Eminent domain issue hits home, literally.
The 5th Amendment to the Constitution ends with "nor shall private property be taken for public use, without just compensation."
The question for the Supreme Court was "what does 'public use' mean?" In the case of the condemnation of a working-class neighborhood in New London New London, city (1990 pop. 24,540), New London co., SE Conn., on the Thames River near its mouth on Long Island Sound; laid out 1646 by John Winthrop, inc. 1784. CT for the purpose of private economic development, the Supreme Court decided, 5-4, that 'public use' means any 'public purpose', like increased tax revenues for the city. A key restriction, however, is that any use of this power of 'eminent domain' must be part of a comprehensive plan for redevelopment of the area in question. (Supreme Court: Kelo v. New London)
The decision, handed down on June 24th has created a populist political backlash from both the left and the right, with the left fearing the power of corporate interests, the right fearing the power of government, and urban dwellers fearing displacement by both.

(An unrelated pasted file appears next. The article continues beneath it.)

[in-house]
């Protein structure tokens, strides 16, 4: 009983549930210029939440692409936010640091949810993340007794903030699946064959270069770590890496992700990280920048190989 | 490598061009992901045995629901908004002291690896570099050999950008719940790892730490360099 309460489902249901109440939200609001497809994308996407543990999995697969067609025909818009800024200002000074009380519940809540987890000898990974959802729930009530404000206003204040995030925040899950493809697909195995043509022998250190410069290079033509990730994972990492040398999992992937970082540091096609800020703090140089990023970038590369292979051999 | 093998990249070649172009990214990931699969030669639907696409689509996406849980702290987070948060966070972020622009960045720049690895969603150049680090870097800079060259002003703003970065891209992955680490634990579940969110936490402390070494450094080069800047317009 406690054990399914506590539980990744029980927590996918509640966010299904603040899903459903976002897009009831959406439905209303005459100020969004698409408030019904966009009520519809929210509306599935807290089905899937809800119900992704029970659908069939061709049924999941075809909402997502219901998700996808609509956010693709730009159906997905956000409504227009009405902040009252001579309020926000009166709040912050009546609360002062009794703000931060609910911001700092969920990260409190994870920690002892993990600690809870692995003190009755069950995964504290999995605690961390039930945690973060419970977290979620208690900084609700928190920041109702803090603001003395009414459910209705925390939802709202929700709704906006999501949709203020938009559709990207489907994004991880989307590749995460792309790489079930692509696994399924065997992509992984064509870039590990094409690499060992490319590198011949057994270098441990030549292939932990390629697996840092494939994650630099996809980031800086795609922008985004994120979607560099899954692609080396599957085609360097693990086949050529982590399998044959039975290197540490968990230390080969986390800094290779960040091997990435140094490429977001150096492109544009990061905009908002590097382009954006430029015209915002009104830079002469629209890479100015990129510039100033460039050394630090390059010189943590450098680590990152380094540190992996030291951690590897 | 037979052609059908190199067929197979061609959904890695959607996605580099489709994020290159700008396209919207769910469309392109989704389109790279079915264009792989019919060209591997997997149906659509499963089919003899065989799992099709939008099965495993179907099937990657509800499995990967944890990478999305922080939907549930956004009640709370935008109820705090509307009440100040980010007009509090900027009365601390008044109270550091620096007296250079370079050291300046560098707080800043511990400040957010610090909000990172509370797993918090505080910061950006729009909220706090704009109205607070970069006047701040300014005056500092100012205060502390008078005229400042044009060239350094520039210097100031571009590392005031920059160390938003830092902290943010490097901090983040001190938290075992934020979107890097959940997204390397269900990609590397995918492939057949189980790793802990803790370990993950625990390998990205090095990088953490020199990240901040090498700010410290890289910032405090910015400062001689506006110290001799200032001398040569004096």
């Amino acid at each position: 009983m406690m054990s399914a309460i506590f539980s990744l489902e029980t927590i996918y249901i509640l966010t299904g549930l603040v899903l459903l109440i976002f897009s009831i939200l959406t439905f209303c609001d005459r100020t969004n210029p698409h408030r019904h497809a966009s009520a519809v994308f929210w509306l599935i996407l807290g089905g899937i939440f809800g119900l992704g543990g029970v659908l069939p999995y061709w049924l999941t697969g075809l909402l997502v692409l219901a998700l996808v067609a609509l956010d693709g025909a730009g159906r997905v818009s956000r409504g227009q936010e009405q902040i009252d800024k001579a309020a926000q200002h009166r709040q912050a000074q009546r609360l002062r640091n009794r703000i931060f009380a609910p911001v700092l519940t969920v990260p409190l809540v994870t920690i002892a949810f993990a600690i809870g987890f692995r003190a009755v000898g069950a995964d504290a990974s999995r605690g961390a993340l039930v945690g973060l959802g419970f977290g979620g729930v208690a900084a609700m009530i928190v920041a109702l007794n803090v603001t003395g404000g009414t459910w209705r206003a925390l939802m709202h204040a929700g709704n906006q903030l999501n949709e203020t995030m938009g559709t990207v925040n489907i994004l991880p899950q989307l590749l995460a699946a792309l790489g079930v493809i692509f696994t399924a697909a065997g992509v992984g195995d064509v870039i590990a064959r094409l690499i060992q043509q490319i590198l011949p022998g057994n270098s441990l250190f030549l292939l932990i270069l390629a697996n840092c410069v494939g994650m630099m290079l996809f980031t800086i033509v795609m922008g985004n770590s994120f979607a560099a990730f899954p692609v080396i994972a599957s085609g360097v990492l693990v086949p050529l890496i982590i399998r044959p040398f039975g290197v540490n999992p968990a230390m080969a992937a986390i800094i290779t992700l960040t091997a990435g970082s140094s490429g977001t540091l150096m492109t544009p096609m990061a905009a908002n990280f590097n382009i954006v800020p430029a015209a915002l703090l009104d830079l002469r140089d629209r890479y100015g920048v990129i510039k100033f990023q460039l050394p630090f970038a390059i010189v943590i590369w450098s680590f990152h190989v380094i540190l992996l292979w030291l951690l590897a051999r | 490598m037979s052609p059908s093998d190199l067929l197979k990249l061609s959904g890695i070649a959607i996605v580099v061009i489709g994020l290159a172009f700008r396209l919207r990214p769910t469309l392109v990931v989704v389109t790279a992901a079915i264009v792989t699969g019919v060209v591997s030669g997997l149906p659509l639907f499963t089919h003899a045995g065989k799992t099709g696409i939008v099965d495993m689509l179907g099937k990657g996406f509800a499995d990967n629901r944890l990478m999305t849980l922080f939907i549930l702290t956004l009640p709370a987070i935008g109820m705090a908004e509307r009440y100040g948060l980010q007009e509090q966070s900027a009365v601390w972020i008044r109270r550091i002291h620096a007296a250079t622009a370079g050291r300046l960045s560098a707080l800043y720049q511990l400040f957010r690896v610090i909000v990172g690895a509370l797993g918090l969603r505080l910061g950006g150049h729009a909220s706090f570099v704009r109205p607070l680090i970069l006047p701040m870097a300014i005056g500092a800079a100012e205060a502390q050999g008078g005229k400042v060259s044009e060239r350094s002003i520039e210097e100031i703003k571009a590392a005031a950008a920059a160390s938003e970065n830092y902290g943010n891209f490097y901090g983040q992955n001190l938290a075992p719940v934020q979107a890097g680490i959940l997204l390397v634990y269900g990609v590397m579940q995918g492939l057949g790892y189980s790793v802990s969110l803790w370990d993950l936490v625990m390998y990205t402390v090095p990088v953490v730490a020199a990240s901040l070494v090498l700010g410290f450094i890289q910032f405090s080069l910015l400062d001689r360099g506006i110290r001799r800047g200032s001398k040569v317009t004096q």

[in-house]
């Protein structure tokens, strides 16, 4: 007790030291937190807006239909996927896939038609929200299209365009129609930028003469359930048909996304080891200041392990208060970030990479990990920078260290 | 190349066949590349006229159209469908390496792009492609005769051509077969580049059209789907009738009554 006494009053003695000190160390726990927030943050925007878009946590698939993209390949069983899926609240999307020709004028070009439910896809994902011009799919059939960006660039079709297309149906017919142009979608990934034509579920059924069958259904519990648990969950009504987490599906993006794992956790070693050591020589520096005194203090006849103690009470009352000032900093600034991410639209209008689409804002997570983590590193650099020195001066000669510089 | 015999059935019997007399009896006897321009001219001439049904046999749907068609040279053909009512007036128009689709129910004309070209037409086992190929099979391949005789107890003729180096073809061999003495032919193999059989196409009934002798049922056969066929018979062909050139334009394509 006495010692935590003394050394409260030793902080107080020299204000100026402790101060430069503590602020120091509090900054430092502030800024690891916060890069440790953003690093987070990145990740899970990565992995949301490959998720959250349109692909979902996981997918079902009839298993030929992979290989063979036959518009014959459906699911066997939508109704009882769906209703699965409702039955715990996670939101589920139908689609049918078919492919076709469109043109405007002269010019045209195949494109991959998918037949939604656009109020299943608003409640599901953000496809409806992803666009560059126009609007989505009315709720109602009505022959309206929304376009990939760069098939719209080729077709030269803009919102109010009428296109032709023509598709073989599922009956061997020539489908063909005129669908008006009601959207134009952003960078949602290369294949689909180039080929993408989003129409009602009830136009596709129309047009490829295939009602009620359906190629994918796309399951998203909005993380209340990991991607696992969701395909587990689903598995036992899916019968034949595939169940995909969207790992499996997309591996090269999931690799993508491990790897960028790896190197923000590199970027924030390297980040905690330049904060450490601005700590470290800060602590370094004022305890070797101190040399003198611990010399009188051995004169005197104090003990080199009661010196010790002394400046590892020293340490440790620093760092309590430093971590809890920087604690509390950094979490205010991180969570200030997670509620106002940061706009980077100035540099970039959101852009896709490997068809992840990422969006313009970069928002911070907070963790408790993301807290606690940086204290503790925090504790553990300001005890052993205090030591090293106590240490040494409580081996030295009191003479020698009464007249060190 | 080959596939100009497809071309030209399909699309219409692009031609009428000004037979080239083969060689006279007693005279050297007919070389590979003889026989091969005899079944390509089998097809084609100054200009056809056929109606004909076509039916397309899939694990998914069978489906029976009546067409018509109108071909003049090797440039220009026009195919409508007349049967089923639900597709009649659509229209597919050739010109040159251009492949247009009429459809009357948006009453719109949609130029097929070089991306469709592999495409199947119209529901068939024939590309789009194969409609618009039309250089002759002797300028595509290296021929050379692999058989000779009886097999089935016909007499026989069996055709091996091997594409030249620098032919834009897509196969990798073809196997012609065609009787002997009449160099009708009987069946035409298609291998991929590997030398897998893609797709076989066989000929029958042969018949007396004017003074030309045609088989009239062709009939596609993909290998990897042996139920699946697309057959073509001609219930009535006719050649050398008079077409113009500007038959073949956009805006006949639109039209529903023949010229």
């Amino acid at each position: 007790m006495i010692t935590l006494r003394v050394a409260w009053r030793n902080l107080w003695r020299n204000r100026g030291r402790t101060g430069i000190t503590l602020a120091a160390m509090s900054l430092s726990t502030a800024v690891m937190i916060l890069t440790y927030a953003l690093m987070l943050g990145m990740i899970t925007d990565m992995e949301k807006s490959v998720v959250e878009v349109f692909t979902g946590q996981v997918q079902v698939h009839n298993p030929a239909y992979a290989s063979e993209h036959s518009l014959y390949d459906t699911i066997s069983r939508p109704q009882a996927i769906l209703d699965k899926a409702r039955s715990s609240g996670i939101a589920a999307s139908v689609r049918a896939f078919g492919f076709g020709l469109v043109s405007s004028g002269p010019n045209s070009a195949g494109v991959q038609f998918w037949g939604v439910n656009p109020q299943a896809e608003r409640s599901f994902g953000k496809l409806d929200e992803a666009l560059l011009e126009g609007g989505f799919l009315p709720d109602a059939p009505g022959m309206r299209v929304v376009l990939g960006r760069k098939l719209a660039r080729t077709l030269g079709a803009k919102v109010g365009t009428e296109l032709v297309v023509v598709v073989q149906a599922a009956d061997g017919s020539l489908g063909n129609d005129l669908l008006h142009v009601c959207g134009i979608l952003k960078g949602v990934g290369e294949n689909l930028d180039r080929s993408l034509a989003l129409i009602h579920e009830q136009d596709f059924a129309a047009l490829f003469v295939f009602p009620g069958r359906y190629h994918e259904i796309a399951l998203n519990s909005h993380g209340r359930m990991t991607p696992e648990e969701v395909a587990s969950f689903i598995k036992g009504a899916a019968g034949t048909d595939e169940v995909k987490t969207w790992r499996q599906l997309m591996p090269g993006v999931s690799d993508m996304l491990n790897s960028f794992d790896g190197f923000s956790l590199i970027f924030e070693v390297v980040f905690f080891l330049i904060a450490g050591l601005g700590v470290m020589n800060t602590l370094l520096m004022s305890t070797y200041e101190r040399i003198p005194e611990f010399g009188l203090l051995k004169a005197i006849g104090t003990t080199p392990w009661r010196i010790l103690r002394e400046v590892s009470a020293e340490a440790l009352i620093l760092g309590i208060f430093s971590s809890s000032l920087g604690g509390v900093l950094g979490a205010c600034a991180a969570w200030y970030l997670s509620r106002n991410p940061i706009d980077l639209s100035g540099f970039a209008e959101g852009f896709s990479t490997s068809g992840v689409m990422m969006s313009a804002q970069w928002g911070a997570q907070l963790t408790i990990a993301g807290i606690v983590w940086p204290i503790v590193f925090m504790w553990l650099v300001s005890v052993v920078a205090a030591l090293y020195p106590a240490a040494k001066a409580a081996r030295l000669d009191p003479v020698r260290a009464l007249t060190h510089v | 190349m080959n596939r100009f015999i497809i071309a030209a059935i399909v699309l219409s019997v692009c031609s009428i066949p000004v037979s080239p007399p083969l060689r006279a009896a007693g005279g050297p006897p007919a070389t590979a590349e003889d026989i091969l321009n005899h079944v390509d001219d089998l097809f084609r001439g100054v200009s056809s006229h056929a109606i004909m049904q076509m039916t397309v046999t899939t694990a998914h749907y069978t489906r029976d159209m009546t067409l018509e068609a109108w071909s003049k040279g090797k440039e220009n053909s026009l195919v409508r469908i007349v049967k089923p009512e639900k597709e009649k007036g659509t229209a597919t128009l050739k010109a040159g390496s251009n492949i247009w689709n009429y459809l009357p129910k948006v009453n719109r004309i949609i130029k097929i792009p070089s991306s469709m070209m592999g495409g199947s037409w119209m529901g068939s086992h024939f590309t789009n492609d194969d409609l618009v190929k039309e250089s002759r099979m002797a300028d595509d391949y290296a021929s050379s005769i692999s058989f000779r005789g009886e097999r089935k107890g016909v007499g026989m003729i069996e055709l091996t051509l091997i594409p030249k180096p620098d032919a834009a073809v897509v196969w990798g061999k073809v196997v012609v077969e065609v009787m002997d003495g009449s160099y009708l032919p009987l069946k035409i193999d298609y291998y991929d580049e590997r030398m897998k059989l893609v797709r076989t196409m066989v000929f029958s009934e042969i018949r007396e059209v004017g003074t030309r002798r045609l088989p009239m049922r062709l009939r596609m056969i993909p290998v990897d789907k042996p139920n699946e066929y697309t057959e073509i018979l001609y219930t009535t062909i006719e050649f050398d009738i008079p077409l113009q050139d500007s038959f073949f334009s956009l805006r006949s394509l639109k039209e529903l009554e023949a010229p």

Legislators have been quick to respond. A resolution in the House of Representatives condemning the decision passed 365-33. The House then amended an appropriations bill to prevent federal funds Federal Funds
Funds deposited to regional Federal Reserve Banks by commercial banks, including funds in excess of reserve requirements.
These non-interest bearing deposits are lent out at the Fed funds rate to other banks unable to meet overnight reserve from being used in the next year for any project that uses eminent domain eminent domain, the right of a government to force the owner of private property sell it if it is needed for a public use. The right is based on the doctrine that a sovereign state has dominion over all lands and buildings within its borders, which has its origins in for private economic development. This passed on a somewhat bipartisan vote (231-189), with a substantial minority of Democrats voting with most of the Republicans. The Democratic leadership, however, disagreed; the Minority Leader, Nancy Pelosi, called the bill an attempt to nullify nul·li·fy
tr.v. nul·li·fied, nul·li·fy·ing, nul·li·fies
1. To make null; invalidate.
2. To counteract the force or effectiveness of. the Court's action, saying "this is in violation of the respect of separation of powers separation of powers: see Constitution of the United States.
separation of powers